Counting the Omer with Rabbi Conover

CONOVERCOMMENTARY from the APRIL d’var

Soon, we will begin an especially rich spiritual time as we delve into the counting of the Omer, the 49 days between the beginning of Passover and Shavuot. The mystics believe that each week is associated with a Divine Attribute or Sefira. The seven sefirot that infuse the seven weeks are:

CHESED: Free flowing love of God/ overflowing loving kindness, generosity, open-heartedness

GEVURAH: Power, judgment, discipline

TIFERET: Glory, truth, balance, harmony, perfect center

NETZACH: Triumph, self-confidence, dream of perfection, messianic vision

HOD: Beauty, gratitude, acceptance

YESOD: Foundation, balance restored, stable personality, groundedness

MALCHUT: Indwelling presence of God, majesty, God’s earthly realm

Embodying these attributes helps us develop our character, complementing our community’s work through Tikkun Middot. Pay special attention to the Friday e-blasts during Omer-counting time for special ways to explore these sefirot through Jewish stories, prayer and spiritual exploration, songs, poetry, art, and other inspiring Jewish texts.

As we enter a second week of Counting the Omer, we move from the Divine Attribute of Chesed-Lovingkindness to the Divine Attribute of Gevurah-Judgment/Discernment.  The key to discernment is asking the right questions. Hillel the Elder offered a series of questions that help inform a discerning path: “If I am not for myself, who will be for me? When I am only for myself, what am ‘I’? And if not now, when?” (Avot 1:14).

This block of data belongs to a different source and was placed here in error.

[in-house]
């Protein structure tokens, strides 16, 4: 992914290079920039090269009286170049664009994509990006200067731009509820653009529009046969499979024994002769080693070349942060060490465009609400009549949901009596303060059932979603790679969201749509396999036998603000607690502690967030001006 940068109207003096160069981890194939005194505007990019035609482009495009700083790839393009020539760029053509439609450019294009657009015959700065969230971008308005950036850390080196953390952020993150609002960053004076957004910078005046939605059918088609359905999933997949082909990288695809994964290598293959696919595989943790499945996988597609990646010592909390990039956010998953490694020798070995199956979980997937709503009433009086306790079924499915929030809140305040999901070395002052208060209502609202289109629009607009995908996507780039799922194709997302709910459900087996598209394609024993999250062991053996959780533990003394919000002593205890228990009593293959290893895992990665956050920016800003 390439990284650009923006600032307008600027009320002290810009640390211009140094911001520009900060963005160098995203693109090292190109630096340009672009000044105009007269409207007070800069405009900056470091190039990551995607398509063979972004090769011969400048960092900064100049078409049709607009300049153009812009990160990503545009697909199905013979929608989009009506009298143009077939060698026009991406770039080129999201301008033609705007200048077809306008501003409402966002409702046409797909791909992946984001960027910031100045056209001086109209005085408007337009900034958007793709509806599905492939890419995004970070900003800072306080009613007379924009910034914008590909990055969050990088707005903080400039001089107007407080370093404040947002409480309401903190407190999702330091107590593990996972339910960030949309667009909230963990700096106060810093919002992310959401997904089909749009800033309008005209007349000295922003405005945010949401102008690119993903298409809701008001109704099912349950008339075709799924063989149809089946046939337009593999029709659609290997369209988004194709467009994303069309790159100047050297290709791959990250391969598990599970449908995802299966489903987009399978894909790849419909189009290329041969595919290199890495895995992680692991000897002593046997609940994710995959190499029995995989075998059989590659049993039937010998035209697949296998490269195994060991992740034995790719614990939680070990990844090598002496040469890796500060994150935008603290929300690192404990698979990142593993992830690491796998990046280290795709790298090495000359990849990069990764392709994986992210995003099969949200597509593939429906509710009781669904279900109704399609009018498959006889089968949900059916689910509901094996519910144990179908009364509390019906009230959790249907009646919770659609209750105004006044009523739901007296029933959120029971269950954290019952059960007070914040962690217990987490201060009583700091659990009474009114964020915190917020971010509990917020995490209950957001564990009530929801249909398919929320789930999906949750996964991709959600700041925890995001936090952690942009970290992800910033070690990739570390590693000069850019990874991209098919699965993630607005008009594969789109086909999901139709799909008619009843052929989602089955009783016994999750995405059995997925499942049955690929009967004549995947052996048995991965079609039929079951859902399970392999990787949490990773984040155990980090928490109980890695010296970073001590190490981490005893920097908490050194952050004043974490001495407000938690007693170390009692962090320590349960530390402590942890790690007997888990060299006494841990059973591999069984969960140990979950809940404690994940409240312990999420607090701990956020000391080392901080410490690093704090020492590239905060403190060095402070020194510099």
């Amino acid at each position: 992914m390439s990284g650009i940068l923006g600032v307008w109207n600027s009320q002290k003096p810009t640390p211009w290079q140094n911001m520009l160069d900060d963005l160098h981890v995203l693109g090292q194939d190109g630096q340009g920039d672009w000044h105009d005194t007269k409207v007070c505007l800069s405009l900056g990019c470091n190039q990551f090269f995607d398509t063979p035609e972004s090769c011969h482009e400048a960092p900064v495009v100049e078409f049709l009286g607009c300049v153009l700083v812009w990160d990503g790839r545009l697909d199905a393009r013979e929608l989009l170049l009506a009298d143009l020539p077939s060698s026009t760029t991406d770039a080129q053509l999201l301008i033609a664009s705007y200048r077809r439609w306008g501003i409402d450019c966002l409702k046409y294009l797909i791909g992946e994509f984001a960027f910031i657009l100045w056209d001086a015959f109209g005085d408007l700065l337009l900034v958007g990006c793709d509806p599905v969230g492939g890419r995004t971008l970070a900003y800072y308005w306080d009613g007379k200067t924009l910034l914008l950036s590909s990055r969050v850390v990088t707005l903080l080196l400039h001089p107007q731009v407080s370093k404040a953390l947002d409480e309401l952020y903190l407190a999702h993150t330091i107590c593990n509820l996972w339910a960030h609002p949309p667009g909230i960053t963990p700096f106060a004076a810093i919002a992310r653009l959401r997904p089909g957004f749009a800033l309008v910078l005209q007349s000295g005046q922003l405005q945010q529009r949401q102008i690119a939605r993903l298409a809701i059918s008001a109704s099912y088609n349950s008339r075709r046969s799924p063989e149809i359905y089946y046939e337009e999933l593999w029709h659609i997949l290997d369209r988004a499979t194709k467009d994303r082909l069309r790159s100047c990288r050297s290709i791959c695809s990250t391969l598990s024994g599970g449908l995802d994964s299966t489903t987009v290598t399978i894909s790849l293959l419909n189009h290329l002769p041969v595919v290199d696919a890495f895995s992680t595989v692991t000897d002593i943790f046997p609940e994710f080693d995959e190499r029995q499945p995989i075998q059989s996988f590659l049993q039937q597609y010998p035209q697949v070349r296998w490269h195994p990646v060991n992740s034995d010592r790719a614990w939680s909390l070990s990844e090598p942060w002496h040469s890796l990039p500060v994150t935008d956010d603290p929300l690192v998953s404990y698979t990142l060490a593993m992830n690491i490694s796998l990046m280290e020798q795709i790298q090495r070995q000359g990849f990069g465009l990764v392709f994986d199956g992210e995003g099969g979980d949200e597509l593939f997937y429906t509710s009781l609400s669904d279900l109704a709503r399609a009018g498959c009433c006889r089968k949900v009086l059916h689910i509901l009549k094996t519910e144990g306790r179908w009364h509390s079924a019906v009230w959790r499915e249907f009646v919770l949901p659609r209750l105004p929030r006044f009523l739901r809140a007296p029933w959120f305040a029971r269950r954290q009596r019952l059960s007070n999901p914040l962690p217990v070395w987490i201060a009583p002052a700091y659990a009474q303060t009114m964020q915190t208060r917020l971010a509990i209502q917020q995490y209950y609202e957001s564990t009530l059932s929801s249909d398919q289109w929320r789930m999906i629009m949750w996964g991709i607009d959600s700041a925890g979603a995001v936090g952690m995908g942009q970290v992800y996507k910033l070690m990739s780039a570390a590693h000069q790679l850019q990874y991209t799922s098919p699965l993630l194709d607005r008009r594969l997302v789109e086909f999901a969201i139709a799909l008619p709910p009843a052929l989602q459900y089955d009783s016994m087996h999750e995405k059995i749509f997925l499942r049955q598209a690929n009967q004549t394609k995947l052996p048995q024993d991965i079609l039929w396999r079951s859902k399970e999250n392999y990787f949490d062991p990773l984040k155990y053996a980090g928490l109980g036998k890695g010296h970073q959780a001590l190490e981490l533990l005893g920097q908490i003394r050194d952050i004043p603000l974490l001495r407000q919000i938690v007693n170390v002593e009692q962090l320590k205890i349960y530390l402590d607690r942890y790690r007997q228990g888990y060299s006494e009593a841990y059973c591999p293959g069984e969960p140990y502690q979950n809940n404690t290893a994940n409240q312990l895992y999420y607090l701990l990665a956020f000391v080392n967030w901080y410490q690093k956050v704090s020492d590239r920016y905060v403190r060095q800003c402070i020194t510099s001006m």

Exercise: Focus on a situation that has been troubling you (for instance, a sensitive family issue or societal problem).  To discern your role and the action you should take, apply Hillel’s questions in relation to the situation. 

How to Count the Omer

A guide.

The omer refers to the forty-nine day period between the second night of Passover (Pesach) and the holiday of Shavuot…

When to Count the Omer

The counting of the omer begins on the second night of Pesach. Jews in the Diaspora generally integrate this counting into the second seder.

The omer is counted each evening after sundown. The counting of the omer is generally appended to the end of Ma’ariv (the evening service), as well.

What to Say. . . and What Not to Say

One stands when counting the omer, and begins by reciting the following blessing:

Barukh ata Adonai Eloheinu Melekh ha’Olam asher kid’shanu b’mitzvotav v’tizivanu al sefirat ha’omer.

Blessed are you, Adonai our God, Sovereign of the Universe, who has sanctified us with your commandments and commanded us to count the omer.

After the blessing, one recites the appropriate day of the count. For example:

Hayom yom echad la’omer

Today is the first day of the omer.

After the first six days, one also includes the number of weeks that one has counted. For example:

Hayom sh’losha asar yom, she’hem shavuah echad v’shisha yamim la’omer

Today is thirteen days, which is one week and six days of the omer…

To read the full article, please visit: http://www.myjewishlearning.com/holidays/Jewish_Holidays/Passover/In_the_Community/The_Omer/How_to_Count.shtml?p=1